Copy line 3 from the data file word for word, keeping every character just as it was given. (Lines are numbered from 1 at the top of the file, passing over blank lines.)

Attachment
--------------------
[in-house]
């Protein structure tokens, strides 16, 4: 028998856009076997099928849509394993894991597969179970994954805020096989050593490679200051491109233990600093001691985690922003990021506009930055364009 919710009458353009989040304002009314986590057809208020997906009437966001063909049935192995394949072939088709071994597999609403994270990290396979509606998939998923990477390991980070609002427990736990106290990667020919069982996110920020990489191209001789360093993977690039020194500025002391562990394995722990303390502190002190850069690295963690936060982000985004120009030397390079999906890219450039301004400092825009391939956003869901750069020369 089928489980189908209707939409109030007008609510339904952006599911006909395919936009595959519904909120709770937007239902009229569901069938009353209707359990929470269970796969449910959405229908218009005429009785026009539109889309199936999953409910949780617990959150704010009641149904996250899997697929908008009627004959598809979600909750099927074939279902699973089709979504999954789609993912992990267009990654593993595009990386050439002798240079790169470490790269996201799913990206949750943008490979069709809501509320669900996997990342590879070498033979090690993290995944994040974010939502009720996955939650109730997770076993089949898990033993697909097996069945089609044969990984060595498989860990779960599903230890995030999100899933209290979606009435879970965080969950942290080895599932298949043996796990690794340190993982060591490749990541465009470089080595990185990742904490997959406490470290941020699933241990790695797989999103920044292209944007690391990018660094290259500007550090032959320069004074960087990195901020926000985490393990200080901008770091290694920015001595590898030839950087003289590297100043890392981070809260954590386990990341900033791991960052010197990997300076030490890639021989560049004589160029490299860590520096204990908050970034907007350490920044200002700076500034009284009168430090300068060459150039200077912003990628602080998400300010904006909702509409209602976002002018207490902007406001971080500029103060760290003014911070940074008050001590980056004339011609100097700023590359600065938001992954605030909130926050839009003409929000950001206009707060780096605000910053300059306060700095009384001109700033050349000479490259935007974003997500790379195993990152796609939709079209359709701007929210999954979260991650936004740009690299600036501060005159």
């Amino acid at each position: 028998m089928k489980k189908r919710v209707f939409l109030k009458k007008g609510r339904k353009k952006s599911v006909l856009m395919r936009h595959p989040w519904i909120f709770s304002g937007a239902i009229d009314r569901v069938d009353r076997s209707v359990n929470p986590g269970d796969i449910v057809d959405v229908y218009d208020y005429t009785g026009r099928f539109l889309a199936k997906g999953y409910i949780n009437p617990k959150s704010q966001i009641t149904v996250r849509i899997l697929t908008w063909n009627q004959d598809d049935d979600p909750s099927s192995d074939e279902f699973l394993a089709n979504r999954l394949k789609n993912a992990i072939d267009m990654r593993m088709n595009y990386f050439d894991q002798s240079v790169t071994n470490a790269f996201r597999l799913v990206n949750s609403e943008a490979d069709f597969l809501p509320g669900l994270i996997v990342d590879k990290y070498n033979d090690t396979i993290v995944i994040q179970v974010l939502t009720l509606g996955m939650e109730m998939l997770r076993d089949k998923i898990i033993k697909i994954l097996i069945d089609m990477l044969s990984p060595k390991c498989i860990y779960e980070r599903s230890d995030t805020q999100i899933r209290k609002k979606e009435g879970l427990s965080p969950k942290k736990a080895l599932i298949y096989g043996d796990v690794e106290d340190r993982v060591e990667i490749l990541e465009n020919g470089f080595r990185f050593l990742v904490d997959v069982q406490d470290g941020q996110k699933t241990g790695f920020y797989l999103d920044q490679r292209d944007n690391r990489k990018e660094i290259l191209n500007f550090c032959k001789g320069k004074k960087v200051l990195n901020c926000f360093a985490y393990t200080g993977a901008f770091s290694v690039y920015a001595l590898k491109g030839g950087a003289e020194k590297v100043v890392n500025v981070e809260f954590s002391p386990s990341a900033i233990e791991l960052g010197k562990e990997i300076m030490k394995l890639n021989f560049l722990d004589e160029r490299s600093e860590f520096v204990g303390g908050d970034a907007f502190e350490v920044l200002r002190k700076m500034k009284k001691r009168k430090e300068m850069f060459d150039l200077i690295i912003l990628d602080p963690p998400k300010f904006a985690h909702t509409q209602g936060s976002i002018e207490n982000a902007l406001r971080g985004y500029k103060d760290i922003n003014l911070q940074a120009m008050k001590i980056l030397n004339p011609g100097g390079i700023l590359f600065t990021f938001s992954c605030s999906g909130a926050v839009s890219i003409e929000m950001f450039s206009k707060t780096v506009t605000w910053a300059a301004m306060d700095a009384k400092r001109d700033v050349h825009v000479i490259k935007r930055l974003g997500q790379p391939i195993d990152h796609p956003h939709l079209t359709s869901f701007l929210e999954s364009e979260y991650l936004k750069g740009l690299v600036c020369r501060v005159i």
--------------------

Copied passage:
């Amino acid at each position: 028998m089928k489980k189908r919710v209707f939409l109030k009458k007008g609510r339904k353009k952006s599911v006909l856009m395919r936009h595959p989040w519904i909120f709770s304002g937007a239902i009229d009314r569901v069938d009353r076997s209707v359990n929470p986590g269970d796969i449910v057809d959405v229908y218009d208020y005429t009785g026009r099928f539109l889309a199936k997906g999953y409910i949780n009437p617990k959150s704010q966001i009641t149904v996250r849509i899997l697929t908008w063909n009627q004959d598809d049935d979600p909750s099927s192995d074939e279902f699973l394993a089709n979504r999954l394949k789609n993912a992990i072939d267009m990654r593993m088709n595009y990386f050439d894991q002798s240079v790169t071994n470490a790269f996201r597999l799913v990206n949750s609403e943008a490979d069709f597969l809501p509320g669900l994270i996997v990342d590879k990290y070498n033979d090690t396979i993290v995944i994040q179970v974010l939502t009720l509606g996955m939650e109730m998939l997770r076993d089949k998923i898990i033993k697909i994954l097996i069945d089609m990477l044969s990984p060595k390991c498989i860990y779960e980070r599903s230890d995030t805020q999100i899933r209290k609002k979606e009435g879970l427990s965080p969950k942290k736990a080895l599932i298949y096989g043996d796990v690794e106290d340190r993982v060591e990667i490749l990541e465009n020919g470089f080595r990185f050593l990742v904490d997959v069982q406490d470290g941020q996110k699933t241990g790695f920020y797989l999103d920044q490679r292209d944007n690391r990489k990018e660094i290259l191209n500007f550090c032959k001789g320069k004074k960087v200051l990195n901020c926000f360093a985490y393990t200080g993977a901008f770091s290694v690039y920015a001595l590898k491109g030839g950087a003289e020194k590297v100043v890392n500025v981070e809260f954590s002391p386990s990341a900033i233990e791991l960052g010197k562990e990997i300076m030490k394995l890639n021989f560049l722990d004589e160029r490299s600093e860590f520096v204990g303390g908050d970034a907007f502190e350490v920044l200002r002190k700076m500034k009284k001691r009168k430090e300068m850069f060459d150039l200077i690295i912003l990628d602080p963690p998400k300010f904006a985690h909702t509409q209602g936060s976002i002018e207490n982000a902007l406001r971080g985004y500029k103060d760290i922003n003014l911070q940074a120009m008050k001590i980056l030397n004339p011609g100097g390079i700023l590359f600065t990021f938001s992954c605030s999906g909130a926050v839009s890219i003409e929000m950001f450039s206009k707060t780096v506009t605000w910053a300059a301004m306060d700095a009384k400092r001109d700033v050349h825009v000479i490259k935007r930055l974003g997500q790379p391939i195993d990152h796609p956003h939709l079209t359709s869901f701007l929210e999954s364009e979260y991650l936004k750069g740009l690299v600036c020369r501060v005159i």